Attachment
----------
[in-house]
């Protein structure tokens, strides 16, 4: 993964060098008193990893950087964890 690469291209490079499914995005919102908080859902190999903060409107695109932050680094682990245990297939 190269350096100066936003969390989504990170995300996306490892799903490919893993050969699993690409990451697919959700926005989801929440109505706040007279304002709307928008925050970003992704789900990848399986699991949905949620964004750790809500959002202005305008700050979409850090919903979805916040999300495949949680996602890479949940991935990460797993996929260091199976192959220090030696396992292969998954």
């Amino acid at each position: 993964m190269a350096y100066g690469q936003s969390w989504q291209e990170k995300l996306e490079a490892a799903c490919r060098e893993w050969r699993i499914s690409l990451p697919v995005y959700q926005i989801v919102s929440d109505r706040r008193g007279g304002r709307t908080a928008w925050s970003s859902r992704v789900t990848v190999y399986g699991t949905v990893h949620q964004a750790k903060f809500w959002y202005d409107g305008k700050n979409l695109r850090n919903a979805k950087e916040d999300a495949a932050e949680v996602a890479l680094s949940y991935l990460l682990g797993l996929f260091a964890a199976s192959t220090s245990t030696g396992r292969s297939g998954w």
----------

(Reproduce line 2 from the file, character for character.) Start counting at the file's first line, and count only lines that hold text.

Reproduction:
């Protein structure tokens, strides 16, 4: 993964060098008193990893950087964890 690469291209490079499914995005919102908080859902190999903060409107695109932050680094682990245990297939 190269350096100066936003969390989504990170995300996306490892799903490919893993050969699993690409990451697919959700926005989801929440109505706040007279304002709307928008925050970003992704789900990848399986699991949905949620964004750790809500959002202005305008700050979409850090919903979805916040999300495949949680996602890479949940991935990460797993996929260091199976192959220090030696396992292969998954």